2002 Miller Trust Grant Awards
November 1, 2002 (published)
Winn Feline Health Foundation

EveryCat Health Foundation
(formerly Winn Feline Health Foundation)

George and Phyllis Miller Trust
San Francisco Foundation
Three studies funded for a total of $74,265

An investigation of the epidemiology and pathophysiology of a virulent strain of feline calicivirus causing high mortality in vaccinated and unvaccinated cats.
$11,411; Janet E. Foley, DVM, PhD, Kate F. Hurley, DVM , Patricia A. Pesavento, DVM , School of Veterinary Medicine, University of California at Davis

Feline calicivirus (FCV) is a very common infection of cats, especially in multiple cat environments. Cats often shed virus for months to weeks after recovery. Although FCV is not usually fatal, since 1998 at least five local outbreaks have been reported of a highly virulent strain, causing death in up to 50% of cases and affecting both vaccinated and unvaccinated cats. Analysis of tissue samples has only been reported for one of the outbreaks. There has never been follow-up of survivors or exposed cats. A new outbreak was reported in July 2002 and is currently being investigated. Case reports have been collected, the spread of the disease has been tracked, and virus has been isolated and characterized from affected cats. Surviving cases have been identified, and specimens have been obtained from cats that died. The proposed research will follow up on the initial investigation in two areas: follow up of survivors and exposed cats to assess length of time after recovery cats remain infectious, and whether sub-clinical or mild infection is possible; and detailed analyses of tissues from cats that died of the disease, including electron microscopy and special staining to see where virus is located in affected organs. Tissue examination will provide the most detailed information to date regarding what types of organ damage can be seen with this strain of calicivirus, and how the virus causes the observed symptoms.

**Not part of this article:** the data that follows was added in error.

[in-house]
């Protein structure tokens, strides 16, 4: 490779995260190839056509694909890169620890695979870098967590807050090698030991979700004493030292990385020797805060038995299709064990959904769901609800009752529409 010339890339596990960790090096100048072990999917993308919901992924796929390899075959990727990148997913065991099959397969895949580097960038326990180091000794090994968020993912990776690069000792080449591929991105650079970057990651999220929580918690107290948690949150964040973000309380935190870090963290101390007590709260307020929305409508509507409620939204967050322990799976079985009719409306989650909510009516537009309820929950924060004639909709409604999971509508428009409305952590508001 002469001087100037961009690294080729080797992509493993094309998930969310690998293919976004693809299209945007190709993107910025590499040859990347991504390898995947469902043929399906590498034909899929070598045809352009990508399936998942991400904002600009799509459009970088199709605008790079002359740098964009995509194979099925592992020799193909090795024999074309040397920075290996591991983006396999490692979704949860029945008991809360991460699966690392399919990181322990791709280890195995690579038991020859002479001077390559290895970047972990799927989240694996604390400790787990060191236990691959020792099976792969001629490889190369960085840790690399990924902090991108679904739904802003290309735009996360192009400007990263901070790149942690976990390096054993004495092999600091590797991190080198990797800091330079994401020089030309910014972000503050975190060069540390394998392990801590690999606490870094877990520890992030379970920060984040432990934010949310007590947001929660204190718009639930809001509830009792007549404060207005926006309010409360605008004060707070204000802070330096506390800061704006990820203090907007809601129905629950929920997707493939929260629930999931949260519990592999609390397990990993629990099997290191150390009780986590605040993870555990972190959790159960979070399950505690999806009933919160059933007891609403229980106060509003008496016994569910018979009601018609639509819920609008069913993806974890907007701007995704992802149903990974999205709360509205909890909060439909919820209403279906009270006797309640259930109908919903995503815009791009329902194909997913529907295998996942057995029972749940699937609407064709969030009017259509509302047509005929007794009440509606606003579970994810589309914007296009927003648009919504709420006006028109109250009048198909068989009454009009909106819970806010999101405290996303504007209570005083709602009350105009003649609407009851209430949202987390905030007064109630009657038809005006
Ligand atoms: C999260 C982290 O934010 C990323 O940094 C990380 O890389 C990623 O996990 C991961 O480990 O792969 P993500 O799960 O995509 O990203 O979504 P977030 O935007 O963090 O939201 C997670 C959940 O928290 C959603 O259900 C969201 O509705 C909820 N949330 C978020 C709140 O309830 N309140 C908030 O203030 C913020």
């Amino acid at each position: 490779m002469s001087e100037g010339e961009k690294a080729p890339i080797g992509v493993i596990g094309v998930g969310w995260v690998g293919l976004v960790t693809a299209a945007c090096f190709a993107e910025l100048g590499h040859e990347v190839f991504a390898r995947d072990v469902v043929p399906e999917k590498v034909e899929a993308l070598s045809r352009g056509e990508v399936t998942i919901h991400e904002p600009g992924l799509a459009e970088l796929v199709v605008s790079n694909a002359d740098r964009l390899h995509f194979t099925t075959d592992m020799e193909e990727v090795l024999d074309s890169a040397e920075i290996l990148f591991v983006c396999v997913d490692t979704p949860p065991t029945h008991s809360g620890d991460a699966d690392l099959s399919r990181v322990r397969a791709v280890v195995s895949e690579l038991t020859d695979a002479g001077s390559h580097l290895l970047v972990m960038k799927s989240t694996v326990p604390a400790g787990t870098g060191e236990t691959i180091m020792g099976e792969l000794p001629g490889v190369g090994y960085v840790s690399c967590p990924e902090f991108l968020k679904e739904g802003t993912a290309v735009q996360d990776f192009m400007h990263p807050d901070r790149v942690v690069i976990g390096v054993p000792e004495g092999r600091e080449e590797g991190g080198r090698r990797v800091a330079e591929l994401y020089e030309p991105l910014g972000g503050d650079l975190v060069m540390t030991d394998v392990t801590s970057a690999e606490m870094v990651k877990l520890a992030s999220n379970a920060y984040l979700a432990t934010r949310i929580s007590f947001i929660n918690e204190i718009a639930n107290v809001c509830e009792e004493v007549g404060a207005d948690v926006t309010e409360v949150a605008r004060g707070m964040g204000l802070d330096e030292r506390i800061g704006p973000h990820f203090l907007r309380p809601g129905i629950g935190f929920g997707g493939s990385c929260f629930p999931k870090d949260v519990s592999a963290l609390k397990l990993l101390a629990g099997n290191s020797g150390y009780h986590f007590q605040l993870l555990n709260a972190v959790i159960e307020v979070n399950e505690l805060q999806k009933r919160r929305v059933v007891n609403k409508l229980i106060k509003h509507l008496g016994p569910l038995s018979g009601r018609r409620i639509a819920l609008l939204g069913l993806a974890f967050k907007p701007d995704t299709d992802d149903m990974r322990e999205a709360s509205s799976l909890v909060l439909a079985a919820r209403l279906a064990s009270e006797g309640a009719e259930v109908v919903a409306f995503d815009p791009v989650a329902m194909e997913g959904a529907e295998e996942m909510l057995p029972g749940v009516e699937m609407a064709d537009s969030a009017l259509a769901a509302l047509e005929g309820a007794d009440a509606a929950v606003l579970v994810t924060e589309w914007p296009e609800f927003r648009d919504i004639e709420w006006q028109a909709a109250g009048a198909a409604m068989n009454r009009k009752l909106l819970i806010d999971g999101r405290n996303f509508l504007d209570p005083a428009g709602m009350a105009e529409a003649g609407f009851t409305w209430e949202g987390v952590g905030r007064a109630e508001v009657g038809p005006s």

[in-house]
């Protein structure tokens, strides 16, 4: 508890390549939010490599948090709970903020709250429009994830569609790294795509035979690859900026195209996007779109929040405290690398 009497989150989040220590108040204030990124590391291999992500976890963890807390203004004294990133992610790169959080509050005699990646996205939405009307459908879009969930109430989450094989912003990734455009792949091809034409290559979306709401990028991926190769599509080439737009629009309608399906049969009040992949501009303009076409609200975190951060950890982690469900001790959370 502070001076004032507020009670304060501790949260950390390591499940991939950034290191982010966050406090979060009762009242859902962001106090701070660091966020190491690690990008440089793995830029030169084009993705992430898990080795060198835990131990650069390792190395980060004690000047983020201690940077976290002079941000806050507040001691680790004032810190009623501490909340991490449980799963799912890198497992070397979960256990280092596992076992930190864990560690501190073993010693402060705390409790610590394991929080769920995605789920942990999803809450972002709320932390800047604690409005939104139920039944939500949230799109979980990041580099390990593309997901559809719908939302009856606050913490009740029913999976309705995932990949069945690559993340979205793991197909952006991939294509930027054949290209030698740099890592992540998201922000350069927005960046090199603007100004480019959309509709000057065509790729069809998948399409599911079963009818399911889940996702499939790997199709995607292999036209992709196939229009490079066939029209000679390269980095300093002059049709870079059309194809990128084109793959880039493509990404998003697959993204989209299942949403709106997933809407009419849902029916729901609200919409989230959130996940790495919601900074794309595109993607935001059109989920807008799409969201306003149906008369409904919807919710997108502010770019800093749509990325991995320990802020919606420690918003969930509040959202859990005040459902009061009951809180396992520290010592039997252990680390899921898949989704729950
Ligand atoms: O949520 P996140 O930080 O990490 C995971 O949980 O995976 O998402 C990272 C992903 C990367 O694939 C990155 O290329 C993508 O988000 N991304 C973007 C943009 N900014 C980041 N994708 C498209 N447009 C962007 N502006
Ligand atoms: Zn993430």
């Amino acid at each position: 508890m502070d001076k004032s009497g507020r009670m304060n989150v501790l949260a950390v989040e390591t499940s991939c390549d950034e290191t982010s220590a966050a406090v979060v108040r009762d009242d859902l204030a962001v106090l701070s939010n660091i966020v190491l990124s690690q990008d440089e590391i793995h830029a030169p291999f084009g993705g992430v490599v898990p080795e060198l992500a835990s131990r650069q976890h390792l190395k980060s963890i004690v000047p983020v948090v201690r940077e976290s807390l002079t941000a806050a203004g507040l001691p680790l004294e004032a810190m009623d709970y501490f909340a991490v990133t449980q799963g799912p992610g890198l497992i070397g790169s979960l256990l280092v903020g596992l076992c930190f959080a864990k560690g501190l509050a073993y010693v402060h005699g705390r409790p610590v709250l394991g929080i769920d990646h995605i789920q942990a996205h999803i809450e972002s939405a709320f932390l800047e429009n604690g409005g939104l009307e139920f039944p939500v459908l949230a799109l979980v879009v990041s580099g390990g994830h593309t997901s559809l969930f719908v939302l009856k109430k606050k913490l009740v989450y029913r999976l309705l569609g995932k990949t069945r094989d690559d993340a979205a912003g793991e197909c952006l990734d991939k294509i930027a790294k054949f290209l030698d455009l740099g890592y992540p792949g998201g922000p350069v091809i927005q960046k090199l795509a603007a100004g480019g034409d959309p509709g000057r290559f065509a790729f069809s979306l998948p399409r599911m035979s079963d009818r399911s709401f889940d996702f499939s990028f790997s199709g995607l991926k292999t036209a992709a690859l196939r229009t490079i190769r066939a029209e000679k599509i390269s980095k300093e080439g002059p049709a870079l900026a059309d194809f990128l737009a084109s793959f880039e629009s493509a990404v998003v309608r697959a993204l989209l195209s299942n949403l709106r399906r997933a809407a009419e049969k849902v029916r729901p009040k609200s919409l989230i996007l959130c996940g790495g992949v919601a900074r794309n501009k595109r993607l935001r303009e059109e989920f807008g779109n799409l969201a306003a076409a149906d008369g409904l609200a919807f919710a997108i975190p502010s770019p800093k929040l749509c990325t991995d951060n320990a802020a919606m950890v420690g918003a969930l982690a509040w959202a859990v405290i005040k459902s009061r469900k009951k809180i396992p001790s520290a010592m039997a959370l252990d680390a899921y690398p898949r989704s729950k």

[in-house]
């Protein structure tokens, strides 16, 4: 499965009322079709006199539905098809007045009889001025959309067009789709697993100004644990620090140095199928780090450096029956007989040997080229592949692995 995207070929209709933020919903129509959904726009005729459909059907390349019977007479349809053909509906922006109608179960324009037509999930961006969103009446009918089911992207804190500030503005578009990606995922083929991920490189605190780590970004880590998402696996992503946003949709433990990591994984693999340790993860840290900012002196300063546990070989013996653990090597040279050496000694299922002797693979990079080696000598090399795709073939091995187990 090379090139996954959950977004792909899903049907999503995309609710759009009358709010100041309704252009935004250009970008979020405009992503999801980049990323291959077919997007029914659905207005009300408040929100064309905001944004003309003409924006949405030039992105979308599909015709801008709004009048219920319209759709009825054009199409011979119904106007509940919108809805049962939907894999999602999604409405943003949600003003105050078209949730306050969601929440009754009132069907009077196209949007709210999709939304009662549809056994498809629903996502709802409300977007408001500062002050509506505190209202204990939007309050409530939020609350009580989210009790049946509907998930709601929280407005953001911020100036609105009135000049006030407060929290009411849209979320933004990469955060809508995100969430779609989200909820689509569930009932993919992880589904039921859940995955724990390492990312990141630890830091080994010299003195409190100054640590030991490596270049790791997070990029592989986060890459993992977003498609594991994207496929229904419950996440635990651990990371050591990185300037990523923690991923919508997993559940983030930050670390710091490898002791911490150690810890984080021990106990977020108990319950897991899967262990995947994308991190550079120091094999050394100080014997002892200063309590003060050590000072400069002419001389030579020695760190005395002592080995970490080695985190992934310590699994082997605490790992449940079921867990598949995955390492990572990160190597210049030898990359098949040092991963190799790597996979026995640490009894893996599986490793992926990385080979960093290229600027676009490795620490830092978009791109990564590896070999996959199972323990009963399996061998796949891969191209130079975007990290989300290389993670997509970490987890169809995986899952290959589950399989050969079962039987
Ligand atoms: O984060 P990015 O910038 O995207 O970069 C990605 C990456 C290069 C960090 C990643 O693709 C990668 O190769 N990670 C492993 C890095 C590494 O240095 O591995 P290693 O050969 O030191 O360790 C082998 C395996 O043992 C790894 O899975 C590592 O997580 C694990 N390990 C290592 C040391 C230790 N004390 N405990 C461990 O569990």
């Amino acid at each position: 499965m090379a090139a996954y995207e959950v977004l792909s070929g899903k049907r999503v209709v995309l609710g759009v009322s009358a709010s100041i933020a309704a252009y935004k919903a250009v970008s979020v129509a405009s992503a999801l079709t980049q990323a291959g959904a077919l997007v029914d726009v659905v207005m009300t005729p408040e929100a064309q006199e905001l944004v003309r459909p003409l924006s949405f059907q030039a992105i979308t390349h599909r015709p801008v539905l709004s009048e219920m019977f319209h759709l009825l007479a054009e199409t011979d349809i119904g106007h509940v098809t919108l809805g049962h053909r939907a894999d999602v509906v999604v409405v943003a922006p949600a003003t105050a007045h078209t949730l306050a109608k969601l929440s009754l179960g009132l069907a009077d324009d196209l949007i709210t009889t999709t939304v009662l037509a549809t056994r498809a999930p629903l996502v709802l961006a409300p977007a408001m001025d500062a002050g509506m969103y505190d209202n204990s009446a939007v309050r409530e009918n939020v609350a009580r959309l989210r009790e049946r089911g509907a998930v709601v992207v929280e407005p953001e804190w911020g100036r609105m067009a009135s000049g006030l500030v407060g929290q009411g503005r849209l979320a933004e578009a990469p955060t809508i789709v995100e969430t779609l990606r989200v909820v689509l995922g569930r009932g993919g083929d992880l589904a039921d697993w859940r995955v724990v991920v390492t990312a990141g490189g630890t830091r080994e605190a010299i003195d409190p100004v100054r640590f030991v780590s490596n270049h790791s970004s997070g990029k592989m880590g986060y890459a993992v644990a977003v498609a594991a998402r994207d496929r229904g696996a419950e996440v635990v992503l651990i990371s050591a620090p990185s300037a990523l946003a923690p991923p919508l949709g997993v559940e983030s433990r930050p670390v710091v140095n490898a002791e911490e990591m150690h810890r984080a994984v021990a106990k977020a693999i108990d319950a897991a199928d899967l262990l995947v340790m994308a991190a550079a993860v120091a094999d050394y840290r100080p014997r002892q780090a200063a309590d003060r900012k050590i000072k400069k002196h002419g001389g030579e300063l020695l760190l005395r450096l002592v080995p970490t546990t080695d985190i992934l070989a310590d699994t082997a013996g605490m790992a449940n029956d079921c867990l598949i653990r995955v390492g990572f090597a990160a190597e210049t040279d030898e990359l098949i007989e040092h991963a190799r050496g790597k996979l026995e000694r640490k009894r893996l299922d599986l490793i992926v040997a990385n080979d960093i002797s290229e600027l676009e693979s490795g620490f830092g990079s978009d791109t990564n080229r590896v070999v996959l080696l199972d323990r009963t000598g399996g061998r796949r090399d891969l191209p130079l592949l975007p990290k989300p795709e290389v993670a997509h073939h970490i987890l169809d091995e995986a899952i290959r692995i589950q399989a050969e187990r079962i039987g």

FIV Vaccination: effects on FIV diagnostic testing.
$41,688; Margaret Slater, DVM, PhD, College of Veterinary Medicine, Texas A&M University, Julie Levy, DVM, PhD, DACVIM, and Cynda Crawford, DVM, PhD College of Veterinary Medicine, University of Florida, Christian M. Leutenegger, Dr.med.vet., PhD, FVH, School of Veterinary Medicine, University of California at Davis.